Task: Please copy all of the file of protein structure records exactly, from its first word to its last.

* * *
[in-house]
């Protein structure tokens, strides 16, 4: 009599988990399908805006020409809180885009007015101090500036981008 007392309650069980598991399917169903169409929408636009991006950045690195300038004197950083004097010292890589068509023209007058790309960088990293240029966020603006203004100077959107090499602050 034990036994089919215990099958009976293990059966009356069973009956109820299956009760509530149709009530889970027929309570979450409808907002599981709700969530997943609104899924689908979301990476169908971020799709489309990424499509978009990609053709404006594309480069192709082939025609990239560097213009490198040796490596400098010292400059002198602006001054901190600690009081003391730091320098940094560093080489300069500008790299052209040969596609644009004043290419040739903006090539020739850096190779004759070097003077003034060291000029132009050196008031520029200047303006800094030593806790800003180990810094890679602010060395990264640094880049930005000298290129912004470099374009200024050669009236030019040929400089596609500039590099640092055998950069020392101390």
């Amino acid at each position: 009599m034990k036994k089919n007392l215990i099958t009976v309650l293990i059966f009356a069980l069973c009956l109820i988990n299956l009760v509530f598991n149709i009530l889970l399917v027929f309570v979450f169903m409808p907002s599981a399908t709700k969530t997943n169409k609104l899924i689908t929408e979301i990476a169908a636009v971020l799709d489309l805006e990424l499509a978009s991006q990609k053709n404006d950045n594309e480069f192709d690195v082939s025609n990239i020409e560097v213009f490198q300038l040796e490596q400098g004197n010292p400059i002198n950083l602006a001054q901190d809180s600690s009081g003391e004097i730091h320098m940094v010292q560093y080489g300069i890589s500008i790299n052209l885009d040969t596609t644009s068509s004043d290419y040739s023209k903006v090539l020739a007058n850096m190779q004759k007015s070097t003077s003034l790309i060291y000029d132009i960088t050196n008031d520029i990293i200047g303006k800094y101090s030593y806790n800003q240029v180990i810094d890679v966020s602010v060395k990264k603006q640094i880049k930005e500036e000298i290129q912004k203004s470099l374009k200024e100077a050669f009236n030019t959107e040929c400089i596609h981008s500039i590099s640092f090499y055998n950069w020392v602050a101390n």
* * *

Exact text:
[in-house]
């Protein structure tokens, strides 16, 4: 009599988990399908805006020409809180885009007015101090500036981008 007392309650069980598991399917169903169409929408636009991006950045690195300038004197950083004097010292890589068509023209007058790309960088990293240029966020603006203004100077959107090499602050 034990036994089919215990099958009976293990059966009356069973009956109820299956009760509530149709009530889970027929309570979450409808907002599981709700969530997943609104899924689908979301990476169908971020799709489309990424499509978009990609053709404006594309480069192709082939025609990239560097213009490198040796490596400098010292400059002198602006001054901190600690009081003391730091320098940094560093080489300069500008790299052209040969596609644009004043290419040739903006090539020739850096190779004759070097003077003034060291000029132009050196008031520029200047303006800094030593806790800003180990810094890679602010060395990264640094880049930005000298290129912004470099374009200024050669009236030019040929400089596609500039590099640092055998950069020392101390």
């Amino acid at each position: 009599m034990k036994k089919n007392l215990i099958t009976v309650l293990i059966f009356a069980l069973c009956l109820i988990n299956l009760v509530f598991n149709i009530l889970l399917v027929f309570v979450f169903m409808p907002s599981a399908t709700k969530t997943n169409k609104l899924i689908t929408e979301i990476a169908a636009v971020l799709d489309l805006e990424l499509a978009s991006q990609k053709n404006d950045n594309e480069f192709d690195v082939s025609n990239i020409e560097v213009f490198q300038l040796e490596q400098g004197n010292p400059i002198n950083l602006a001054q901190d809180s600690s009081g003391e004097i730091h320098m940094v010292q560093y080489g300069i890589s500008i790299n052209l885009d040969t596609t644009s068509s004043d290419y040739s023209k903006v090539l020739a007058n850096m190779q004759k007015s070097t003077s003034l790309i060291y000029d132009i960088t050196n008031d520029i990293i200047g303006k800094y101090s030593y806790n800003q240029v180990i810094d890679v966020s602010v060395k990264k603006q640094i880049k930005e500036e000298i290129q912004k203004s470099l374009k200024e100077a050669f009236n030019t959107e040929c400089i596609h981008s500039i590099s640092f090499y055998n950069w020392v602050a101390n």